In: Springer eBooksSummary:  This book considers the origins, performance and diffusion of national immigration policies targeting highly skilled immigrants. Unlike asylum seekers and immigrants admitted under family reunification streams, highly skilled immigrants are typically cast as “wanted and welcome” as a consequence of their potential economic contribution to the receiving society and putative assimilability. Testing the degree to which this assumption holds is the principle aim of this book. In contrast to publications which see highly skilled immigration as functional response to labor market needs, the book probes the political and sociological dimensions of policy, drawing on contributions from an international group of established and new scholars from the fields of history, law, political science, sociology, and public policy. The book is organized into four parts. Part I probes the origins of post-WWII immigration policies in Canada, Australia, and the United States. Part II analyzes recent debates on highly skilled immigration policy in the United States, whose origins go back to the 1965 Act by Congress which favored family reunification over skilled immigration. Part III considers the degree to which highly skilled immigrants are welcome, by focusing on the integration trajectories of foreign trained professionals in Canada. Paradoxically, just as Canada has succeeded in orienting its admissions system more explicitly toward privileging highly educated and skilled professionals, highly skilled immigrants have experienced worsening economic outcomes as reflected in rates of unemployment and falling earnings. Part IV considers the internationalization of highly skilled immigration policies, focusing on Europe’s most important immigration countries, Germany and Britain. As is true in Canada, the labor market outcomes for highly skilled immigrants in Europe are disappointing, and the final chapter discusses why this is the case and what might be done to improve matters. Given its combination of cross-disciplinary insights, cross-national comparisons, and empirical richness, the book will be of interest to both scholars and policymakers concerned with immigration policy.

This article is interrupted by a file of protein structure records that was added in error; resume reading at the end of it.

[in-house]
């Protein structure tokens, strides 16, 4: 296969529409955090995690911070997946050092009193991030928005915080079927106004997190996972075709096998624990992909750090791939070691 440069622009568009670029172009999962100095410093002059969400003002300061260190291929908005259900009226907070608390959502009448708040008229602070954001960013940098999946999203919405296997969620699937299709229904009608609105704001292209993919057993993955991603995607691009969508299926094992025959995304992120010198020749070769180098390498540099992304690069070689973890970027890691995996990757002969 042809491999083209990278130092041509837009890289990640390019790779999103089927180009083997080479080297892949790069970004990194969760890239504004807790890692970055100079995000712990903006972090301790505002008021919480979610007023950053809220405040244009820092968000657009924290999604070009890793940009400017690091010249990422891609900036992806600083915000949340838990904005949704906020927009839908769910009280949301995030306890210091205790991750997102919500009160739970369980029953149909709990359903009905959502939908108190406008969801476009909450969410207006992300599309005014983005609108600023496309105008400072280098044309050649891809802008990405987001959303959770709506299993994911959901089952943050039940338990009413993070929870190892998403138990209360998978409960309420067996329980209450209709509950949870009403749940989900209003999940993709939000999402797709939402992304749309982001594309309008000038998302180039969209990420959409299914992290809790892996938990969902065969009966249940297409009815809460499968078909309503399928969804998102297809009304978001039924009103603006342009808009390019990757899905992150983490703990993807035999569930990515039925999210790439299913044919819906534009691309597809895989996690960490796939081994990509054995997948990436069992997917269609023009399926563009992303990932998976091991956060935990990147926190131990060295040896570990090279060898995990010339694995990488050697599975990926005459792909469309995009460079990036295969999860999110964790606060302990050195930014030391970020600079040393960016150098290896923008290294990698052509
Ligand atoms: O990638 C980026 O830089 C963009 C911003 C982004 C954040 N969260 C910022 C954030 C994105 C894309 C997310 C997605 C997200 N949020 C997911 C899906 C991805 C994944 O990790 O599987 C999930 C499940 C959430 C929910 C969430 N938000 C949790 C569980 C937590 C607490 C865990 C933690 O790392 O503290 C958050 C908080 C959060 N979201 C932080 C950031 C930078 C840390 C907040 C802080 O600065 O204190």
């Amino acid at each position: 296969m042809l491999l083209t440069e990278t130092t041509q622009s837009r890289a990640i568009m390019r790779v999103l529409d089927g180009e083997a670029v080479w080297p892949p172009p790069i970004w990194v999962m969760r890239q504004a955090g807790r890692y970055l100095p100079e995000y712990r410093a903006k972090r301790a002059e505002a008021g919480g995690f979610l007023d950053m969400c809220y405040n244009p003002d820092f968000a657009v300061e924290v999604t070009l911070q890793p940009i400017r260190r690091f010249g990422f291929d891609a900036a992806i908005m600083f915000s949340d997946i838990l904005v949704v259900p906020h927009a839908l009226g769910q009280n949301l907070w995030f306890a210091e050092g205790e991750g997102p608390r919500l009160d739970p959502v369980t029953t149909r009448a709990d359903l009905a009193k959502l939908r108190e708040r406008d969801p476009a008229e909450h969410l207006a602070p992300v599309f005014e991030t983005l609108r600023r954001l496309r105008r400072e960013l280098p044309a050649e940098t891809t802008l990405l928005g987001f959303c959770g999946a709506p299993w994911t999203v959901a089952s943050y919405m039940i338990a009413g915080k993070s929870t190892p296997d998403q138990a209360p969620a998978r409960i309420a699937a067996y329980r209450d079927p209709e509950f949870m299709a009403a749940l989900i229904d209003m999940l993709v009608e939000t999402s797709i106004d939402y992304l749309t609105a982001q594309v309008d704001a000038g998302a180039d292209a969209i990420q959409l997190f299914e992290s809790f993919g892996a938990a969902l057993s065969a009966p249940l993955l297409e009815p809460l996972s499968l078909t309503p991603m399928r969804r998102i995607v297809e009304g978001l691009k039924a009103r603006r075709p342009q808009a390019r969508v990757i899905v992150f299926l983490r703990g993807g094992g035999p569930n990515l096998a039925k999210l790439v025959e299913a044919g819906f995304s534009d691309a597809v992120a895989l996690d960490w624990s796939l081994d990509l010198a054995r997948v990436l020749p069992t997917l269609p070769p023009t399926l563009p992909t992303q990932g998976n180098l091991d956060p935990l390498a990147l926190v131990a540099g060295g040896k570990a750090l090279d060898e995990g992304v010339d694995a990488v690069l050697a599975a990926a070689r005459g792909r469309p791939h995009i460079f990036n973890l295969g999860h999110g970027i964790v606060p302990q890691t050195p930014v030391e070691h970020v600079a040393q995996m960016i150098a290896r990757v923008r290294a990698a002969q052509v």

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Item type Current location Shelving location Call number Status Date due Barcode Item holds
Springer (Colección 2013) Springer (Colección 2013) BIBLIOTECA GENERAL
Humanidades, Ciencias Sociales y Leyes Humanidades, Ciencias Sociales y Leyes (Browse shelf) Available